It got light at 4 am, and we blearily crawled from our tents, sleepless. "Good thing we weren't on Windy Ridge," I said, pointing out the aptly named ridge running parallel to ours. My tent had withstood the wind, so there was that. 

Facing a day of chores, I reluctantly packed up to go. There's a lot more exploring that can be done in this place. Hopefully without wind next time. Oh, and we didn't see a soul. There's something to be said for living here.

Sunday, June 6, 2021

Snakes or Snow

 This is the summer of my discontent, when obligations keep me close to home. Nobody reads a blog to hear whining, so I will stop there, but after a Covid summer where we were so slammed with tourists that we couldn't go to the places we loved, and now this one, it's enough to drive an adventurous soul around the bend. How many summers do I have left? Hopefully many, but you never know.

So when I had half a day and part of the next one to bolt, I cast about for options. While the valley is dry (and, disturbingly, we have a 2000 acre fire June!) the mountains are pretty snowbound. I didn't relish the idea of postholing through soft snow again. But where could I go? Snakes or snowere the options: Hells Canyon or the wilderness. 

Because a condition of my escape was that I had to bring a dog, I couldn't choose snakes. There's a dog vaccine for snakes, but I hadn't gotten one for them, and I didn't want to get bitten by one either. Plus, the poison ivy is in full swing. The canyon window has closed shut with a definitive bang.

Snow it was. "You can definitely get up the North Fork of Big Sheep," J said. Why I chose to believe someone who hasn't been in the mountains for months (because of his ruptured Achilles) I don't know. Perhaps I chose to believe. As such I wore trail runners, telling myself that if I found snow, I would turn around.

I remembered the North Fork as being a beautiful basin lying under the McCully ridge, and I excitedly trotted up the trail. I had to park well before the trailhead, which should have told me something about the conditions, but I convinced myself that the trail was west facing and so would be melted out. The first mile went fine, and Ruby and I began to tackle the climb into Big Sheep.

Almost immediately the trail disappeared under snow. My heart sank. But then, how bad could it be? (Asking this question nearly always leads to my downfall eventually. But still I ask.) I decided to forge onward, opening my Gaia app when I needed to. Mostly I try to navigate by knowledge; having worked on trails for a long time, I can usually feel where they should be. But when a trail dives into deep woods and snow is over six feet, it becomes more of a challenge. Nervousness began to creep in. I knew I wasn't lost, but not seeing a trail is always disconcerting.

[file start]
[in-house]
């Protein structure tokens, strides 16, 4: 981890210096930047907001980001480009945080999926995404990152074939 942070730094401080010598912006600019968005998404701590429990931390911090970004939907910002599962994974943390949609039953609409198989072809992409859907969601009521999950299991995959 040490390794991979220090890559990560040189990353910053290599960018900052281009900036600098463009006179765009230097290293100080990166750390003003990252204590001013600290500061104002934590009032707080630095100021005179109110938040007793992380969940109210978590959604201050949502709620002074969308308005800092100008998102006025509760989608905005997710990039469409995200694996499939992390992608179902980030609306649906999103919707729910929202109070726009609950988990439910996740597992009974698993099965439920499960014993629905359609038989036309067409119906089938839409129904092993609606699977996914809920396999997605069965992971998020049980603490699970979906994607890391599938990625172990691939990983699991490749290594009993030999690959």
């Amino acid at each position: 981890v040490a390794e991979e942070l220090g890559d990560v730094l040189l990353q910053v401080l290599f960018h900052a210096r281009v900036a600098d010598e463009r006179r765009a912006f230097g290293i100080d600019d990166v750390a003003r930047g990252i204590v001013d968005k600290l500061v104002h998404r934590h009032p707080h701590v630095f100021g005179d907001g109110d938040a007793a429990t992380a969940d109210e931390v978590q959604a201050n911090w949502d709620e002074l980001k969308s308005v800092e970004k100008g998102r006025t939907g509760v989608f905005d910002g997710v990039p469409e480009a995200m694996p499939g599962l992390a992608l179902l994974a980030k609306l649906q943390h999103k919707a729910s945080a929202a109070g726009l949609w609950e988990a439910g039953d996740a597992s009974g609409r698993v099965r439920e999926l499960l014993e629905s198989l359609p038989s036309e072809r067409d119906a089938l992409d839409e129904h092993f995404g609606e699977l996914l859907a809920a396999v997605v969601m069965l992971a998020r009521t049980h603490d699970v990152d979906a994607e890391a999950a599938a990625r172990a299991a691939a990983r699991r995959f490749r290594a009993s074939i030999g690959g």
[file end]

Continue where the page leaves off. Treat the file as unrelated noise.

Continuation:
And the snow wasn't the firm, easy kind. My feet sank deep into the snow, and I fell a few times. Still, I pressed on, gaining two thousand feet. I couldn't give up now. Surely the basin would be melted out., I thought, though I was starting to have my doubts.

After an hour of struggle I gained the basin. A solid white surface greeted me. Setting up the tent on snow would be okay, but then I would be stuck there; my feet were wet and it wasn't worth the exploration to keep postholing around. I would have to melt snow for water, which is tedious at best. I realized the phenomenon: I was tied to an outcome.

I had dreamed of sitting in sun-warmed grass, reading a book, a stream an easy stroll away. This was not the place. I would have to retreat. I should have picked snakes, I grumbled. At least I could hike a long ways without wet feet or postholing. 

The dog bounded down the mountain, always picking the trail even though it was snow-covered. Here's a tip: when you have lost the trail, follow the dog. They know where it is. She didn't care that we were retreating, that we didn't camp in the basin. Be more like the dog, I told myself.

It's hard not to be tied to outcomes when you have very little adventure time. I fumed as we backtracked, the snow already getting icy and treacherous. This trail had very little camping opportunities, and I wasn't in the mood to day hike. I spend enough time at home as it is; I wanted to be out under the sky.

My mood improved as I came to the creek. Here I was, once again a short distance from the car. But it was warm, there was water nearby to wade in, and even a bridge to stretch on. It wasn't the outcome I had wanted, but it was the outcome I got. It was a lesson I need to keep learning, and we didn't get bitten by snakes, always a bonus. I guess I'll always choose snow.